After police detained Central Asian migrants working for the contractor employed by the Makhachkala municipal authority, the street cleaning and garbage disposal problems the capital of Dagestan had already been suffering got worse, according to RIA Novosti on Tuesday, April 2.

The city administration posted on its website: “Over the past few days, there has been a deterioration in the sanitary condition of the city; for technical reasons, the regional operator (for the management of municipal solid waste) MBU Makhachkala-1 has encountered difficulties in cleaning the waste and container sites and in removal of solid waste.”

The mayor’s office tried to reassure residents saying: “With active interdepartmental cooperation, all possible measures are being taken to resolve the problem as quickly as possible.”


On Monday, men who normally work in the administration of the Makhachkala municipal offices took part in street cleaning and removing garbage in parts of the city.

This wasn’t enough for many residents who took to social media to complain of the presence of “mountains of garbage” around collection points saying: “the smell is everywhere, it goes up into our rooms.”

An unnamed source from the local authority told RIA Novosti that the problems arose because of the detention “pending the identification of” migrants working in the institution.

The source also said that following the Sunday arrest of immigrants from Central Asia in Makhachkala and Kaspiysk on suspicion of terrorism, many of their fellow countrymen had left the republic, many of whom worked for the garbage collection firm.

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There have been several reports of mass arrests as well as an increase in racist attacks and vandalism against Central Asian migrants since the deadly attacks at Moscow’s Crocus City Hall on Friday, March 22, after which four Tajik nationals were accused of carrying out the attack that killed 140 people.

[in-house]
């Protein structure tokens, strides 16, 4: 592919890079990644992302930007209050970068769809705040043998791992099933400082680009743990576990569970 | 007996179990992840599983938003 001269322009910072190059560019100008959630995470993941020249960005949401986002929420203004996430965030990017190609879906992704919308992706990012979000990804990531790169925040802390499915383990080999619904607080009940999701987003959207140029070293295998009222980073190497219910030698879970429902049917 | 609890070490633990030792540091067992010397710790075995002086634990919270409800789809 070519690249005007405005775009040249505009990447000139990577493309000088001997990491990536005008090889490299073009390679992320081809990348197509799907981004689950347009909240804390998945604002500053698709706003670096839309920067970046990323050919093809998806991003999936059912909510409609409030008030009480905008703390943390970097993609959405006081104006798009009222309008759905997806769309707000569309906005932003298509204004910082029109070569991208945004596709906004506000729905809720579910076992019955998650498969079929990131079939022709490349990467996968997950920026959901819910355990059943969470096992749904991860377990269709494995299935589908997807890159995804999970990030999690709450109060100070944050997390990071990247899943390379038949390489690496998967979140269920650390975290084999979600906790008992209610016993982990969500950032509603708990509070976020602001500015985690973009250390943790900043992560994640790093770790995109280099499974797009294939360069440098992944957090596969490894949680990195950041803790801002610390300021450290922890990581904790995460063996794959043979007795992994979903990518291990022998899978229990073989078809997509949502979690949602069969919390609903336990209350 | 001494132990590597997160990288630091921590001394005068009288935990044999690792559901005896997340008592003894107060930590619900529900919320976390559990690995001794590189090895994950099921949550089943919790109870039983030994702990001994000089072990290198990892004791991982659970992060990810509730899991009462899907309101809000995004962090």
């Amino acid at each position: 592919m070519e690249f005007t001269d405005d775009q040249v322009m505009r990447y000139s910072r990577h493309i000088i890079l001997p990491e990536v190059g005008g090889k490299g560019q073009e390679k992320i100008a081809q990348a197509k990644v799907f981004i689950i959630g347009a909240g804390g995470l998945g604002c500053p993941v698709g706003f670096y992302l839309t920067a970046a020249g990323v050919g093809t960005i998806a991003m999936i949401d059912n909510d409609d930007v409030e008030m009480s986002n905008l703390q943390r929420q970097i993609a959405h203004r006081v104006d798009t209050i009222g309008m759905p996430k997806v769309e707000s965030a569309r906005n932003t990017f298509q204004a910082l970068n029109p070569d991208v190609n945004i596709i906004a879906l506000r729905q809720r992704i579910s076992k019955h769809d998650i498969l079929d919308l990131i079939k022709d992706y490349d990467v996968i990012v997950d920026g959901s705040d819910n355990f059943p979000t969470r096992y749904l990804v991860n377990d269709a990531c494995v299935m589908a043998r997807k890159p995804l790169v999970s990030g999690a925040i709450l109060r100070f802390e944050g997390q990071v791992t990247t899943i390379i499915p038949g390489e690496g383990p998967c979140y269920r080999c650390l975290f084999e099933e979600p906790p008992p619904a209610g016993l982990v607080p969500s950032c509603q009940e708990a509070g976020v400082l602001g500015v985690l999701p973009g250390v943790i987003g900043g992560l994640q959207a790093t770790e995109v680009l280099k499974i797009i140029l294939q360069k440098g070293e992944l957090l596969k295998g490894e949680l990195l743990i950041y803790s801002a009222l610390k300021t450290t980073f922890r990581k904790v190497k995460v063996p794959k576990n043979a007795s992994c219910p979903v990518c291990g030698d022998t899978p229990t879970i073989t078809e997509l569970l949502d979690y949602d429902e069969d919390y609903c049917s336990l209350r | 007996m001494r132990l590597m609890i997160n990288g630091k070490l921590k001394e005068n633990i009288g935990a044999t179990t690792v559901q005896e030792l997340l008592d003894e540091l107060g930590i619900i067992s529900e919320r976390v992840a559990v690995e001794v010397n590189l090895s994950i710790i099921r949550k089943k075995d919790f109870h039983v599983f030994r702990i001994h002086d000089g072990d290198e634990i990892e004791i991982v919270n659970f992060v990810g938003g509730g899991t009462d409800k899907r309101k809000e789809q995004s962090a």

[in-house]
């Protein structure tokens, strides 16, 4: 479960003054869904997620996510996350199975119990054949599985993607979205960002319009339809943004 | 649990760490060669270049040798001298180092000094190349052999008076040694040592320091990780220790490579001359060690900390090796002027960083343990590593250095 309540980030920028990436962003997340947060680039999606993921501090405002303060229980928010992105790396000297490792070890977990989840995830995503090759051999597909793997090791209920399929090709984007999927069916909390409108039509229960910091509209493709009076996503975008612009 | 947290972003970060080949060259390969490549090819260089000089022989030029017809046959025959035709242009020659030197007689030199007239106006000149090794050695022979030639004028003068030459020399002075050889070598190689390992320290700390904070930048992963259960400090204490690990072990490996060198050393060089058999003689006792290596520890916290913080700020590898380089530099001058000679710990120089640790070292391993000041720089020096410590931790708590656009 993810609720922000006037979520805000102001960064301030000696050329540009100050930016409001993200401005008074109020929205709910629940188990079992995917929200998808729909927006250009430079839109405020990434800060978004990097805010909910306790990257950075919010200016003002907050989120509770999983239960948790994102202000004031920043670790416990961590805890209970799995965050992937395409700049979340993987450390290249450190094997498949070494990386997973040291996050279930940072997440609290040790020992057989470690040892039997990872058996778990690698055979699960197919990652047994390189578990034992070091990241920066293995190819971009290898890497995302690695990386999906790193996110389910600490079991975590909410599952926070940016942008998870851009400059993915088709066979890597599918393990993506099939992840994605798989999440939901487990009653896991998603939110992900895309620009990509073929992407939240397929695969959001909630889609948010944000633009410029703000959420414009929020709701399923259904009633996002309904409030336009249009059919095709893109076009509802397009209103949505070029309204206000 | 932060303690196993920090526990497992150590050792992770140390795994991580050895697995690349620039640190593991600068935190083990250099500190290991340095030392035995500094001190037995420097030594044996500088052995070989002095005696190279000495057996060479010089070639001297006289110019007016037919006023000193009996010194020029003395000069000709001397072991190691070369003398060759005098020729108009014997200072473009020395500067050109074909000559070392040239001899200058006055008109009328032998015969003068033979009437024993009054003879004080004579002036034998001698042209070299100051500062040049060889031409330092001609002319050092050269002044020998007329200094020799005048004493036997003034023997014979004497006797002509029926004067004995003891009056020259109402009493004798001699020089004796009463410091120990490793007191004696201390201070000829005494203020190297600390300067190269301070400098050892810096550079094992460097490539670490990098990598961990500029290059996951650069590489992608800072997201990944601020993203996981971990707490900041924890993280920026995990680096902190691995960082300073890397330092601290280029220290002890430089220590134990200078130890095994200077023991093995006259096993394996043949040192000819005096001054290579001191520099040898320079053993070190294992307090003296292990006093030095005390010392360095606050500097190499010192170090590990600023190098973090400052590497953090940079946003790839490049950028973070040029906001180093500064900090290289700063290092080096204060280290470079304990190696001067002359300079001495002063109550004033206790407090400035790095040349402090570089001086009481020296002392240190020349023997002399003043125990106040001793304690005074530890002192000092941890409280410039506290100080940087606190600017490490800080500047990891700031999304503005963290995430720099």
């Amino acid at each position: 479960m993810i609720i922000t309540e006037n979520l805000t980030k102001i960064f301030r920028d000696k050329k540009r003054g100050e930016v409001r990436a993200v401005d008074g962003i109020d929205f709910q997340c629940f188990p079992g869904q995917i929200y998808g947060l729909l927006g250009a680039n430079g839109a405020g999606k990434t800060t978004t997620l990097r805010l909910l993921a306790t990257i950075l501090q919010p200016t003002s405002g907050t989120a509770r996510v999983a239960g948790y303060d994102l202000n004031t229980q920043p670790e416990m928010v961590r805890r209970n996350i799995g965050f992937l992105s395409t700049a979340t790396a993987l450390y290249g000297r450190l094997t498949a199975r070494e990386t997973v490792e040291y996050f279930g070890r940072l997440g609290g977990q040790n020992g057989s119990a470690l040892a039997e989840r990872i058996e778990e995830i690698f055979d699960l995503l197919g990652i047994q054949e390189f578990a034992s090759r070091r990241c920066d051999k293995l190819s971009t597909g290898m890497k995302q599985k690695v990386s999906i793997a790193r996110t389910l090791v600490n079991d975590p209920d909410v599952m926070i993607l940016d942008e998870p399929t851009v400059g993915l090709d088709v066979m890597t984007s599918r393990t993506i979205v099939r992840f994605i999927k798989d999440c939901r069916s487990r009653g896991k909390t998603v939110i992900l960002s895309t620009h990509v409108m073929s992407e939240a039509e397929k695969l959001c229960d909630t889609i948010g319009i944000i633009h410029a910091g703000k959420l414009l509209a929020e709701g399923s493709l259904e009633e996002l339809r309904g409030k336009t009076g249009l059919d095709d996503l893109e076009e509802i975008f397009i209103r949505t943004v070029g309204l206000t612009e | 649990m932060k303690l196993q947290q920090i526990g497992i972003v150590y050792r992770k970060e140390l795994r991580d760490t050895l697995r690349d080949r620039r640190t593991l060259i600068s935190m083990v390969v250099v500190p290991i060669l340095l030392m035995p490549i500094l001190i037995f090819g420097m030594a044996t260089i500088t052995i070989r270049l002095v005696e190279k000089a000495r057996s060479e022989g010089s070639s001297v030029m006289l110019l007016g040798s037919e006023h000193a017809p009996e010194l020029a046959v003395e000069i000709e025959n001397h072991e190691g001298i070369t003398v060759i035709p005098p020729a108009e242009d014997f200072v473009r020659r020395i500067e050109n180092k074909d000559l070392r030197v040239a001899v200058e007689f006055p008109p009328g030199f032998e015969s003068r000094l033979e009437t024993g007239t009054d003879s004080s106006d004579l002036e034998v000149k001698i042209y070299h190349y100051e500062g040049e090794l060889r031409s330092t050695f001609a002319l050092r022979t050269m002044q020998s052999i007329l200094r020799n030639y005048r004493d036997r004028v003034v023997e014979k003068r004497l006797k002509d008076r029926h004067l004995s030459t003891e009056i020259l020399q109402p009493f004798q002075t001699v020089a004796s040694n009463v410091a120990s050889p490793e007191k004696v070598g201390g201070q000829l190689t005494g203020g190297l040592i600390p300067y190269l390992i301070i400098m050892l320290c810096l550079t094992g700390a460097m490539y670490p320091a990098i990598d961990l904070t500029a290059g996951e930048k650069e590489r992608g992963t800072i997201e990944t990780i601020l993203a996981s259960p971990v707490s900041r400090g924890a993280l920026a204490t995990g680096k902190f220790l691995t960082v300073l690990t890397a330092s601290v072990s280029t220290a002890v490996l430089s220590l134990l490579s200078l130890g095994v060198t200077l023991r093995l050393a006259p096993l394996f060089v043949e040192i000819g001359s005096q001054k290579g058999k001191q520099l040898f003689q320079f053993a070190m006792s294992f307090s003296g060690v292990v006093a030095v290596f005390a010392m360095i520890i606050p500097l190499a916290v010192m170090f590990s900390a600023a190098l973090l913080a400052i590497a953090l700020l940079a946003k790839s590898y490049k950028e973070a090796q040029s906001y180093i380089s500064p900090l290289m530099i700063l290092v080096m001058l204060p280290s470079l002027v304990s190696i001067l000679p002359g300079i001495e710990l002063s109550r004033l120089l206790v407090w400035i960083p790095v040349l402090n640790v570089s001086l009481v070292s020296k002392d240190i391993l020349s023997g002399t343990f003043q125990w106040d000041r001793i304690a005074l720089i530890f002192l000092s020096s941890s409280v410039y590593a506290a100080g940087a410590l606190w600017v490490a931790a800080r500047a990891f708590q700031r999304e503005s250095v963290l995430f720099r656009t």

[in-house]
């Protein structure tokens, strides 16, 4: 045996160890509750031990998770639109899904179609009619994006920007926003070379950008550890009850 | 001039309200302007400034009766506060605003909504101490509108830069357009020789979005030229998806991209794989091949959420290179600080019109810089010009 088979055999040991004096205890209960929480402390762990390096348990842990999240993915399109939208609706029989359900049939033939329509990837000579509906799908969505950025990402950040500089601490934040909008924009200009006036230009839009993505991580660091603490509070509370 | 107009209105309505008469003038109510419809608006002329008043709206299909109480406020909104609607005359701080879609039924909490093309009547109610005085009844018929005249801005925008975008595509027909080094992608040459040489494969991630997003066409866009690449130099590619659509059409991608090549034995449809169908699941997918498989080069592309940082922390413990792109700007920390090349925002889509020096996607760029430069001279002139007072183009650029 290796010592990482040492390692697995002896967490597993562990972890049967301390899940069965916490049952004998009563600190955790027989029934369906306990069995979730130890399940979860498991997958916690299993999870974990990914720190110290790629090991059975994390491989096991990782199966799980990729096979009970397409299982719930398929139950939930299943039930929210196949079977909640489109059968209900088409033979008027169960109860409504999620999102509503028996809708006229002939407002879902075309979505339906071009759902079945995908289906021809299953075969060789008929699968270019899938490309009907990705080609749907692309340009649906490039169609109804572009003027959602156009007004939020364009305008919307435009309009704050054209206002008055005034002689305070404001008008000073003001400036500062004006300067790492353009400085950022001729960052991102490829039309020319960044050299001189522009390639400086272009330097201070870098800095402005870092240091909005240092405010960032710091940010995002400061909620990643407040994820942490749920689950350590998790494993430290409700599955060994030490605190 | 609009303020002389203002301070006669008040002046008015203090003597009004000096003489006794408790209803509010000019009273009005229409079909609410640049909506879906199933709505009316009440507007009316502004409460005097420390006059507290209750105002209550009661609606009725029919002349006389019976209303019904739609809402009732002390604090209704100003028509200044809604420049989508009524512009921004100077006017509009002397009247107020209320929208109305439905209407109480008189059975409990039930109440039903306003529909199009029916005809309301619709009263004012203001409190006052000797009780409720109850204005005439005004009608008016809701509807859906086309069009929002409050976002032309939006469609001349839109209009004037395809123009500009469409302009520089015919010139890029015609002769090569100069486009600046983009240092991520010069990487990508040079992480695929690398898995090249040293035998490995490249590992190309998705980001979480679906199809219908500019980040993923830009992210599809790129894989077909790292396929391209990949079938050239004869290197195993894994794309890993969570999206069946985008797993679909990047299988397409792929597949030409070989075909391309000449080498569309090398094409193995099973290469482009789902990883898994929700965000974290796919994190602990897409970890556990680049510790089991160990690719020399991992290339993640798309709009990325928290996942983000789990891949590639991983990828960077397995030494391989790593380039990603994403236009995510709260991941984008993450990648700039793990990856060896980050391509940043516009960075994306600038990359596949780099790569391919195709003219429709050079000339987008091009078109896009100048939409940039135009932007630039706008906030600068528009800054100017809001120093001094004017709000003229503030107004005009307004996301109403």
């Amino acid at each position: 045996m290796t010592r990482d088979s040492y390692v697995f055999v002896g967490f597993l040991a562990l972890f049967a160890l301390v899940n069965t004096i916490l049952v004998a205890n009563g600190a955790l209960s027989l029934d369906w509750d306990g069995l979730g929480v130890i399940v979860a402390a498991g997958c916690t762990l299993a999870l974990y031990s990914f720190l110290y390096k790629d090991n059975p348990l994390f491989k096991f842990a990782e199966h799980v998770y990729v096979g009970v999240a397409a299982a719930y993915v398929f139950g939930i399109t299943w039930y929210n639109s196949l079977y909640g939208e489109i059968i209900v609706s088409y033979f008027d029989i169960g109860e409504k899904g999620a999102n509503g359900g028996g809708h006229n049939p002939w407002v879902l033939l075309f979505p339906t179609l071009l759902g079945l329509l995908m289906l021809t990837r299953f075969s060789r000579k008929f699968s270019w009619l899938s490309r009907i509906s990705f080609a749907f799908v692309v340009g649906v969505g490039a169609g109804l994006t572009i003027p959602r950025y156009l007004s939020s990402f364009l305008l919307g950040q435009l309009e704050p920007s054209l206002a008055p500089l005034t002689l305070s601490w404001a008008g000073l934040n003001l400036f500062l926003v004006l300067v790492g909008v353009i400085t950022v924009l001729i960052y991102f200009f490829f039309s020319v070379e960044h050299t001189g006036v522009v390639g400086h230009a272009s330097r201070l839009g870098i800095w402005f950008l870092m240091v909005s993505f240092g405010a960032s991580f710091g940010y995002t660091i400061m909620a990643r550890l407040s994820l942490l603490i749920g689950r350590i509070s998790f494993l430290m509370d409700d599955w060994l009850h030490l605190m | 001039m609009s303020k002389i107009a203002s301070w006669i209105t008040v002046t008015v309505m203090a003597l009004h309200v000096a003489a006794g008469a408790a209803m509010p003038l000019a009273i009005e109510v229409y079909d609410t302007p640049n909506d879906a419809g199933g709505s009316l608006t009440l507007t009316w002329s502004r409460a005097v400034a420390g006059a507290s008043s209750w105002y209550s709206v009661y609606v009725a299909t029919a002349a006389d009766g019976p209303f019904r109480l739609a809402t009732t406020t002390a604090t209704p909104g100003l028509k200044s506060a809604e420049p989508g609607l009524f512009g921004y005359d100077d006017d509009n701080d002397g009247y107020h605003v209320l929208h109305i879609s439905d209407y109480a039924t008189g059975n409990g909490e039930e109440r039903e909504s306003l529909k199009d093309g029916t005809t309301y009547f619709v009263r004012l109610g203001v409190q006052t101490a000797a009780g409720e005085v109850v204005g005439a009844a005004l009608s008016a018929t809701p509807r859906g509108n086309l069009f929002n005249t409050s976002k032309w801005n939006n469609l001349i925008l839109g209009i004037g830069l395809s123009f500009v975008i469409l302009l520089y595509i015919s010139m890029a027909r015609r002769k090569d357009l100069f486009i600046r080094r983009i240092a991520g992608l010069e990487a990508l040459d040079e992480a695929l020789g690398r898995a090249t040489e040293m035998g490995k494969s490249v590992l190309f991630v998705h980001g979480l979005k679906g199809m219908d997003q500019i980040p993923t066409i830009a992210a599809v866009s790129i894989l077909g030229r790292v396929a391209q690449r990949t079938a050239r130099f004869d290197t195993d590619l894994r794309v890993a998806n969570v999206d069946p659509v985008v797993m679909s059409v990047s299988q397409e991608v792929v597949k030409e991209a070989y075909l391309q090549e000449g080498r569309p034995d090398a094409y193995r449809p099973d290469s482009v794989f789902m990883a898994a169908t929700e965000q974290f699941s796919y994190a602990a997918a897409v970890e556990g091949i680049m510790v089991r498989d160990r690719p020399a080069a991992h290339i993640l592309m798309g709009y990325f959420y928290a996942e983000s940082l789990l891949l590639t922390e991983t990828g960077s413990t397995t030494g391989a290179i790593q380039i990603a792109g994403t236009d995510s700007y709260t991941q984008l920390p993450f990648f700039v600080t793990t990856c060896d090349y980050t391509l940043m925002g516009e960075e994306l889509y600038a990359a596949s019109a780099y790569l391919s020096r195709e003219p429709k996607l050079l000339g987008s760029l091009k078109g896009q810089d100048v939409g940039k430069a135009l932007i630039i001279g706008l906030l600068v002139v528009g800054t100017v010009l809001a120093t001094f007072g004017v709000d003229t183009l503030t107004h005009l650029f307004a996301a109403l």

Central Asian migrants make up a sizeable portion of Russia’s unskilled labor force as well as in the retail, transportation, and construction sectors.


Several Russian lawmakers have called for the tightening of migrant laws following the Moscow attack, suggesting migrants should be expelled from Russia “for the slightest offense.” As the Makhachkala situation shows, Russia is suffering severe labor shortages because of the war in Ukraine, which are largely being made up by an immigrant workforce.

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Comments (2)
The End Is Nigh
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Russia is falling apart. Discontent of this sort, will help to bring about Pootin’s downfall from within. It is to be heartily encouraged!
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What an apt metaphor for Russia's decrepit and polluted society!

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@Michael, solid waste!